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Getting Kids to Listen: 4 Easy Steps

QUESTION: I am the mother of three children, ages two through nine years. I have great kids, but they often do not listen to what I tell them to do. Things can get so chaotic that it drives me crazy. What can a mother do?

ANSWER: Your dilemma is a common one in this day and age. Our parents' generation was very adult centered. Children were to be seen and not heard. The pendulum has swung, but it need not go overboard. It is possible to empower your children and still retain parental authority.

You have done a good job of listening to your children; Now it is time for them to also listen to you. However, do not mistake establishing your authority to mean you are authoritarian. You have clearly established a democratic atmosphere that has given your children a voice in the family. But your leadership is required. The following guidelines for discipline will help you clarify who is in charge in your family.

  1. Communicate your expectations clearly.

    Pitfall: Some parents express what they want their child do by including a child's feelings as a part of the communication. For example: "Let's get in the car. I know you want to go to grandma's, don't you?"

    Say, instead: "I want you to get in your car seat now. We are going to grandma's house."

  2. Accept your child's feelings, but reinforce your expectations.

    Pitfall: Expecting your child to show enthusiasm or contentment about doing what is required.

    Instead, be willing to reflect your child's negative feelings about doing what you require, but do not negate what you expect. For example: "Grandma is waiting for us. You must get in your car seat. I know you are sad about having to leave your friends right now. You will be able to play again another day."

  3. Communicate and deliver consequences.

    Pitfalls: Many parents resort to yelling, instead of communicating and delivering consequences in a matter-of-fact tone. Or they do not follow through on consequences they communicate because they threaten inappropriately in the heat of anger.

    Instead, accept complaints, but clarify what will happen if they do not listen. For example: "If you do not get in your car seat by the count of three, I will put you in myself." Or, for an older child, "If you do not do your homework, you will not be able to watch your TV program." Be sure you make appropriate consequences that you are willing to deliver. Then, follow through! (Note: Yelling is not a viable consequence, and only leads to escalation!)

    Expect to follow through on your consequences BEFORE your children will listen. It will take one, two or three times for your child to know that you mean what you say, especially if you have been resorting to whining or complaining instead of being authoritative (which we all do at one time or another).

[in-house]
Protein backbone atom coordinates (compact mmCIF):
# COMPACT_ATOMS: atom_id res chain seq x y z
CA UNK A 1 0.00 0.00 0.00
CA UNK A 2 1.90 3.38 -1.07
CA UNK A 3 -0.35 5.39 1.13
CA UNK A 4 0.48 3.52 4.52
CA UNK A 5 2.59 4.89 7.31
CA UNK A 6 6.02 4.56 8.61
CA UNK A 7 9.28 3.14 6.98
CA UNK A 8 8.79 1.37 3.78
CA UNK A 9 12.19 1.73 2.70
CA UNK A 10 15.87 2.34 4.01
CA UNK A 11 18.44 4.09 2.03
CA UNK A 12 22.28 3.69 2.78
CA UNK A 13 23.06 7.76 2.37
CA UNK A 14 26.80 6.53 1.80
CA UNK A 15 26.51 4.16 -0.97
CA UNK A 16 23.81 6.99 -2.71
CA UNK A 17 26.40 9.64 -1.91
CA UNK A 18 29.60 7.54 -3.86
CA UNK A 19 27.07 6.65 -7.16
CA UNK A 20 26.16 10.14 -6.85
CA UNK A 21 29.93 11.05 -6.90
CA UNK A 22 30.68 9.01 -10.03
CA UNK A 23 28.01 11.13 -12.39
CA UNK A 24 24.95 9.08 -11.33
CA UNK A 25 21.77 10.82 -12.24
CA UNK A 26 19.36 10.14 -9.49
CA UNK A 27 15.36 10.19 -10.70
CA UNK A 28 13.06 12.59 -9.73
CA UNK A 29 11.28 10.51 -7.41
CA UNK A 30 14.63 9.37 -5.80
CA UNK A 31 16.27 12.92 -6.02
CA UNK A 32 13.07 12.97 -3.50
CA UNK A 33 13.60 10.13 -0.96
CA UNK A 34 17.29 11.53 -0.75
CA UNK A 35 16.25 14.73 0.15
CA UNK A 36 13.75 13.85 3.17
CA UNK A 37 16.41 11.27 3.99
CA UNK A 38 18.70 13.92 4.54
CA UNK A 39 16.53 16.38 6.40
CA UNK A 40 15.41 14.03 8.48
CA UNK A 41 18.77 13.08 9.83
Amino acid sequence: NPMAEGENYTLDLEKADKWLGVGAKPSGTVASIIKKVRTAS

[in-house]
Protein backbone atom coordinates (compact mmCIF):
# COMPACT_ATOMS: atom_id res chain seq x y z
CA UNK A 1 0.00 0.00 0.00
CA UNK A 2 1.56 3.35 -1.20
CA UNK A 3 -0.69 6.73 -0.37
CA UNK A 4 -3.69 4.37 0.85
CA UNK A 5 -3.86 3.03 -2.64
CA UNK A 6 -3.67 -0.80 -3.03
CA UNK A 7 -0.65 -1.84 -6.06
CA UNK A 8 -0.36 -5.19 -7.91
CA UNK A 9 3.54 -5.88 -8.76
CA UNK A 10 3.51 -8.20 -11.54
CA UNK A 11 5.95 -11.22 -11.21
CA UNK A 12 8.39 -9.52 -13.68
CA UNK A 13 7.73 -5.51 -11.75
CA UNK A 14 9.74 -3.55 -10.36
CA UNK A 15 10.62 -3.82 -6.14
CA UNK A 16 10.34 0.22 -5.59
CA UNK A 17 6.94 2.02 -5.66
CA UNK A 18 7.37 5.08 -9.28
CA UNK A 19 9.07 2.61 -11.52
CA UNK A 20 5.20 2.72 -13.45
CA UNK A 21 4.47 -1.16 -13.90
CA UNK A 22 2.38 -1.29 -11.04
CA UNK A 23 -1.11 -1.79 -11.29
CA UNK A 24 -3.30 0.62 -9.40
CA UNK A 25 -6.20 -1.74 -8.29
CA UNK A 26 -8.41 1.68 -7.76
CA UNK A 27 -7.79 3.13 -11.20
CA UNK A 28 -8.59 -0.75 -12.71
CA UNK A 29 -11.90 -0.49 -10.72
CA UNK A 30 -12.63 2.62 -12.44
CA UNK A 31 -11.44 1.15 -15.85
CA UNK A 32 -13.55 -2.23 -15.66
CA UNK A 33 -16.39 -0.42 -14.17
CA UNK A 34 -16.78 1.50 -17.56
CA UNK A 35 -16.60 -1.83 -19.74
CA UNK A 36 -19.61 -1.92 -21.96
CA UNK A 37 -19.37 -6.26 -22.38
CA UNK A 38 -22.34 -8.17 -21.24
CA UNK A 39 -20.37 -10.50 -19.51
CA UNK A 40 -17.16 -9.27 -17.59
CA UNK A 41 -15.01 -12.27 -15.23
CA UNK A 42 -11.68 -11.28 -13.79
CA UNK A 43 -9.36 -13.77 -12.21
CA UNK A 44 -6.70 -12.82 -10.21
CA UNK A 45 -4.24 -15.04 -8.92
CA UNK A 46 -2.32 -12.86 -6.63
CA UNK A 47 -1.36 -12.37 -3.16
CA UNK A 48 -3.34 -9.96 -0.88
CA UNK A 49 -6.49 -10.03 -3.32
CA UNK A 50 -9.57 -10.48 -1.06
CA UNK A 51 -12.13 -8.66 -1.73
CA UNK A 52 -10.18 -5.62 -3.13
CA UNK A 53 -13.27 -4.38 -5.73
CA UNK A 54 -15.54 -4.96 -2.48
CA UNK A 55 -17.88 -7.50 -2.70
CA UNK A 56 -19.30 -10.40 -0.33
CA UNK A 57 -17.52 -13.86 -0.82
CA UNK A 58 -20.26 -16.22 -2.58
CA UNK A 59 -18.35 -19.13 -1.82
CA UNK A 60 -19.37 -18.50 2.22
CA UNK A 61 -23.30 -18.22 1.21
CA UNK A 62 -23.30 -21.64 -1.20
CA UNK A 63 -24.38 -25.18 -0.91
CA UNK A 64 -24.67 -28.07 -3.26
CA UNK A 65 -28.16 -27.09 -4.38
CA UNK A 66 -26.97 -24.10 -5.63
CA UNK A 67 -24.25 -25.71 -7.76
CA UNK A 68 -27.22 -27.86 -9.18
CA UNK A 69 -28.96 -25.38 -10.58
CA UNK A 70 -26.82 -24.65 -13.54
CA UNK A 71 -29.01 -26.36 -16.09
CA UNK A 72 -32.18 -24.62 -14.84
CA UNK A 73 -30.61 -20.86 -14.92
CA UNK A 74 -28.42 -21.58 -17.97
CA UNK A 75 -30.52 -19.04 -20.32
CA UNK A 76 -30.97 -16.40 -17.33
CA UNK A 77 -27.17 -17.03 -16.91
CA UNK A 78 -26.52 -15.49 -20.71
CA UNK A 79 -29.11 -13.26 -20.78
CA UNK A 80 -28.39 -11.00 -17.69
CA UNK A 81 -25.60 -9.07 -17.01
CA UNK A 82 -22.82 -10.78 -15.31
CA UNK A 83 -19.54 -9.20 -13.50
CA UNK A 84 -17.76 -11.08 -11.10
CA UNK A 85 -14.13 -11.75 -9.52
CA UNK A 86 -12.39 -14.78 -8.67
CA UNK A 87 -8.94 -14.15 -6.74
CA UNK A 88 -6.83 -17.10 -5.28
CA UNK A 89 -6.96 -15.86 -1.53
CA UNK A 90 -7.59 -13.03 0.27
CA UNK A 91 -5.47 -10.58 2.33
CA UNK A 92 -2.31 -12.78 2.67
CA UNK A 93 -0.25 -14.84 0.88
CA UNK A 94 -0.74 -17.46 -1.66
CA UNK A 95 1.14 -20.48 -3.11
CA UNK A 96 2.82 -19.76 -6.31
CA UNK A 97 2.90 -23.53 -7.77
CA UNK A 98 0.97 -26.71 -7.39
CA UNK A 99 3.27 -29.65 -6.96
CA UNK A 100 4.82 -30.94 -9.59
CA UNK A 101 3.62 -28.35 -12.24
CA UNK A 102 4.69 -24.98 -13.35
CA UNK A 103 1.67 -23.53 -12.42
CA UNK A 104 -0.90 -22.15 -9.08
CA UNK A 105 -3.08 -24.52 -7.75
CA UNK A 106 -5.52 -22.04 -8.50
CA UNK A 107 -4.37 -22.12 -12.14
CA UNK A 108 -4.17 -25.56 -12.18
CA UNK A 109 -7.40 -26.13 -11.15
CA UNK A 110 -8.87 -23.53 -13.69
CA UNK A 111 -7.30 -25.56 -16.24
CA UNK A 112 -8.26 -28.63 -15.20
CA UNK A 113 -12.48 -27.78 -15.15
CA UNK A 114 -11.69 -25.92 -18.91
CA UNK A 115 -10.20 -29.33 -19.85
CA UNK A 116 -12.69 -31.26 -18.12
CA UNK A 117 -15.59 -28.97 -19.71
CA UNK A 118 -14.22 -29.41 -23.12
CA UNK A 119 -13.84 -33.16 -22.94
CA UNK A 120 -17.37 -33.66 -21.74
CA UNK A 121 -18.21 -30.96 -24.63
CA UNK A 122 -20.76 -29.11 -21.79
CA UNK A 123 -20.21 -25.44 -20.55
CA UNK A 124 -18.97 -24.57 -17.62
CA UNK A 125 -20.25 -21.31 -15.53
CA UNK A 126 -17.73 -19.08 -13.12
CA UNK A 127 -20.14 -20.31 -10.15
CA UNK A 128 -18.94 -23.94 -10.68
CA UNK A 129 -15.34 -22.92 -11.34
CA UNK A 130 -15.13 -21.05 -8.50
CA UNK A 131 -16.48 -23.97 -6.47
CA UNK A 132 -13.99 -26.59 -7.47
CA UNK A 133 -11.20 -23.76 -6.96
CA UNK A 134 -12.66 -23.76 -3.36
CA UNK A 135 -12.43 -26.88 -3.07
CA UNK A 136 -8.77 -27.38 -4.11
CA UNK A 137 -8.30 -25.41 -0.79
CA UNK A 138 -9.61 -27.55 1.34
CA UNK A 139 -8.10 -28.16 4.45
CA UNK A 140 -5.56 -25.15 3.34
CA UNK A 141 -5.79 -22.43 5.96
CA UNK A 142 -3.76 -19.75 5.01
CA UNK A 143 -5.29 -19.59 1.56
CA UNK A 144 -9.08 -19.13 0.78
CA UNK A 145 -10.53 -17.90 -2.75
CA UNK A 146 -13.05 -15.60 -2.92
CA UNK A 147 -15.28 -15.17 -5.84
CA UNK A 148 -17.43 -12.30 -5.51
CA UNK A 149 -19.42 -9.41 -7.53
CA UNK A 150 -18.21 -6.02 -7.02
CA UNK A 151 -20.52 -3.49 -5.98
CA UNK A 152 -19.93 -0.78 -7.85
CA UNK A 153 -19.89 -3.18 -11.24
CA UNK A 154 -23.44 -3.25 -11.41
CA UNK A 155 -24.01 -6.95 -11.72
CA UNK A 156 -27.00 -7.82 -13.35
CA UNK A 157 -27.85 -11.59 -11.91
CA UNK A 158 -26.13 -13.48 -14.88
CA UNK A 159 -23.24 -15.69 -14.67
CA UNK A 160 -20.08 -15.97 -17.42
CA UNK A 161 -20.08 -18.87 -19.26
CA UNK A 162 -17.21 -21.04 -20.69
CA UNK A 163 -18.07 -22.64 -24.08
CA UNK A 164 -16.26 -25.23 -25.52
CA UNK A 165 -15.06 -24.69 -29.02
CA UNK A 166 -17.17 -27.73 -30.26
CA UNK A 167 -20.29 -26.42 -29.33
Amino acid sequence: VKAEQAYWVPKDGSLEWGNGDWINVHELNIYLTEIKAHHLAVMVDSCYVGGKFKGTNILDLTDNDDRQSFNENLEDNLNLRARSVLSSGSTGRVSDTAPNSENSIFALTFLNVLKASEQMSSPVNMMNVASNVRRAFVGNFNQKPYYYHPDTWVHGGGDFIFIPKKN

4. Separate your child's behavior from their self-esteem. Label a behavior "bad," but not your child's motives or character.

    Pitfall: To confuse behavior with character labels. For example: "No hitting! Only bad boys hit."

    Instead, "Hitting is a bad thing to do to others. You must learn to use your words." Or to an older child when addressing a bad mistake. "You are not a thief. Why in the world did you steal that lipstick?" Separating behavior from action allows children to learn from their mistakes, rather than be condemned by them.

It is our job as parents to guide our children. We must be willing to accept anger and other negative feelings when we set appropriate limits. As long as your expectations are reasonable for your child's age, you may successfully adopt the role of benevolent dictator when necessary.

As parents you have your children's best interests at heart. You have raised them to give you their input. Pat yourself on the back. They will feel empowered to express themselves and be able to influence the direction of their destiny in their adult lives.

But do not stop short of taking charge. Your calm leadership is necessary to create a stable environment. Children and parents flourish in an atmosphere that promotes order over chaos.


Gayle Peterson, MSSW, LCSW, PhD is a family therapist specializing in prenatal and family development. She trains professionals in her prenatal counseling model and is the author of An Easier Childbirth, Birthing Normally and her latest book, Making Healthy Families. Her articles on family relationships appear in professional journals and she is an oft-quoted expert in popular magazines such as Woman's Day, Mothering and Parenting. . She also serves on the advisory board for Fit Pregnancy Magazine.

Dr. Gayle Peterson has written family columns for ParentsPlace.com, igrandparents.com, the Bay Area's Parents Press newspaper and the Sierra Foothill's Family Post. She has also hosted a live radio show, "Ask Dr. Gayle" on www.ivillage.com, answering questions on family relationships and parenting. Dr. Peterson has appeared on numerous radio and television interviews including Canadian broadcast as a family and communications expert in the twelve part documentary "Baby's Best Chance". She is former clinical director of the Holistic Health Program at John F. Kennedy University in Northern California and adjunct faculty at the California Institute for Integral Studies in San Francisco. A national public speaker on women's issues and family development, Gayle Peterson practices psychotherapy in Oakland, California and Nevada City, California. She also offers an online certification training program in Prenatal Counseling and Birth Hypnosis. Gayle and is a wife, mother of two adult children and a proud grandmother of three lively boys and one sparkling granddaughter.

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